In this week's blog, we explore the issues surrounding the ending of a civil partnership.

The dilemma:

“My partner and I entered into a civil partnership in 2008, and unfortunately we’re now at the point of splitting up after I discovered that she was being unfaithful.  I know that we need to formally dissolve our partnership, just as a heterosexual couple would divorce, but I want to be certain of the options. We don’t have kids, but we do have a house that we have bought together and lots of joint possessions. I’m just a bit concerned about financial matters – I earn much more than my partner, and I have a good pension.  She works part-time for a charity, although her hours vary. Am I going to end up paying her off? After all, it was her that went off with someone else, and that was bad enough. Could you advise how best to protect myself, and get through this period of my life relatively (financially) unscathed?”

Divorce Doctor Roger Mackenzie says:

You will understandably be feeling extremely hurt and angry after discovering your partner has been unfaithful to you.

It can then be difficult to be told that the reasons for your relationship ending do not usually have a bearing on the financial arrangements you will have to reach, particularly if it seems you may have to provide financial support or make a payment to your lower earning partner.

You are right to say you will eventually need to have your civil partnership dissolved. The process itself is quite straightforward, but before getting to that stage, you and your partner will need to agree a fair division of the partnership property.

Partnership property is everything you acquired between the start of your civil partnership and the date you separated, less any debts either of you have accrued.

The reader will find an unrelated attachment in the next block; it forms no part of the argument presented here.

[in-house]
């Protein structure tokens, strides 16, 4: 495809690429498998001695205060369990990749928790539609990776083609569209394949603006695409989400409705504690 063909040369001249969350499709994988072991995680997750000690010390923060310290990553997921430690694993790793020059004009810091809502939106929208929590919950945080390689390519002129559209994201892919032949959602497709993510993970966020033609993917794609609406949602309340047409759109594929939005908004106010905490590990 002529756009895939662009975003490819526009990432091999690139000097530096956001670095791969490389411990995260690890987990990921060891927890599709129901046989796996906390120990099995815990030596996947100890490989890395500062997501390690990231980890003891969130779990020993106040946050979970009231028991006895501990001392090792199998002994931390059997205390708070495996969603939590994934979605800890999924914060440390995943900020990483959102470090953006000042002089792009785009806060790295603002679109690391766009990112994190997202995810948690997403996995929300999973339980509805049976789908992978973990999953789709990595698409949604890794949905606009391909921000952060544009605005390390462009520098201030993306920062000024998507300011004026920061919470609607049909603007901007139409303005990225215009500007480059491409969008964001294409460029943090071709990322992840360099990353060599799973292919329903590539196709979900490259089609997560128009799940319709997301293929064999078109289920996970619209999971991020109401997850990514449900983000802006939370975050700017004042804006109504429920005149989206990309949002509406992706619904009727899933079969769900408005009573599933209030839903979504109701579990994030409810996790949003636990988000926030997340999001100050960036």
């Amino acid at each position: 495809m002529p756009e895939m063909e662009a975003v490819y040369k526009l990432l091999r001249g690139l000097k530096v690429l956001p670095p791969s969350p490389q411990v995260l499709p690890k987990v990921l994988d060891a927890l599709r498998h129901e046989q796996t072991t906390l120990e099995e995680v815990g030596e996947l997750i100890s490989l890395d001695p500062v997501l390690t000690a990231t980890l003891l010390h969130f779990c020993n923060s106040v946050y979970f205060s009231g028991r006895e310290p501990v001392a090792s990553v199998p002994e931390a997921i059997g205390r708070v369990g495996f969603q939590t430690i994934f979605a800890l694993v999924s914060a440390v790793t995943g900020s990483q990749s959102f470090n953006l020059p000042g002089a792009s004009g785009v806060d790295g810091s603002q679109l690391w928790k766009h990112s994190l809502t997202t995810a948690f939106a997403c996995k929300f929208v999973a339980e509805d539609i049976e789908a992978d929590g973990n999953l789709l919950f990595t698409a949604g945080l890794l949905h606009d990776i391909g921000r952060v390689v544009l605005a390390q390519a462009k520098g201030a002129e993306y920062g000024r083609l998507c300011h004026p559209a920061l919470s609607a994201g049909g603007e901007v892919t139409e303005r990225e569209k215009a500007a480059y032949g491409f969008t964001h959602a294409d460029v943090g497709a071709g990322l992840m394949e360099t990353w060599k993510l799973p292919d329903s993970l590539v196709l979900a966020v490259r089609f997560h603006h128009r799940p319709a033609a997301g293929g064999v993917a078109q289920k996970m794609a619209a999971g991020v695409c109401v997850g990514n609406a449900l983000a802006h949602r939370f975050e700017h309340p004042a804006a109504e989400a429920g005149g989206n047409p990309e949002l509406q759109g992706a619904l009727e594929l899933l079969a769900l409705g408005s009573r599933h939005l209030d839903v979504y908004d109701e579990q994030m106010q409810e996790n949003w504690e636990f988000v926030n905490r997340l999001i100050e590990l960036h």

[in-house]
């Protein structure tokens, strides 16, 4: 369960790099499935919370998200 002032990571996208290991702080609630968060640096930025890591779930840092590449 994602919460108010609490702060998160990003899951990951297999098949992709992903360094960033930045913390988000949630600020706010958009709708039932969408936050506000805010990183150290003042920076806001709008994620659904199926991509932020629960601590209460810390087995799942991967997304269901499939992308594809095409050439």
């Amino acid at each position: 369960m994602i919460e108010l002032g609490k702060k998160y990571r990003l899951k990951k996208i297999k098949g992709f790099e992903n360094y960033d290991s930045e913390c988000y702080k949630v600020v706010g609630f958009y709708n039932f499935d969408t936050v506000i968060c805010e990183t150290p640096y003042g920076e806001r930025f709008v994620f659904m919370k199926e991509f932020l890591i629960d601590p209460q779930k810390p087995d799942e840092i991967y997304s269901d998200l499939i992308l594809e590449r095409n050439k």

You will need to try and agree what should happen to the house; potentially either of you could take it on in your own right as part of a settlement, or you may decide it has to be sold and the proceeds shared accordingly. You don’t say if either of you paid a deposit towards the purchase from funds you had prior to entering the civil partnership. If so, there can sometimes be an argument that the source of funds should be taken into account in arriving at a fair split of the property.

The pension you have accrued during the period of civil partnership will usually have to be valued and taken into account in determining the total partnership property. This value can be offset against liquid cash or you can enter into a pension sharing arrangement with your ex partner where an agreed amount would be transferred from your pension fund into a scheme set up for your ex-partner.

In the short term you will also have to try and agree who pays for costs relating to the house and it may be that in the short term you could have to pay some of your income to her by way of financial support to meet her day to day needs if she can demonstrate that she does not have enough income to get by on.

It might therefore be in your interests to try and agree a division of assets quickly as your obligation to provide financial support will typically end when you sign an agreement and have the civil partnership dissolved.

Roger Mackenzie is a divorce and family law expert at Turcan Connell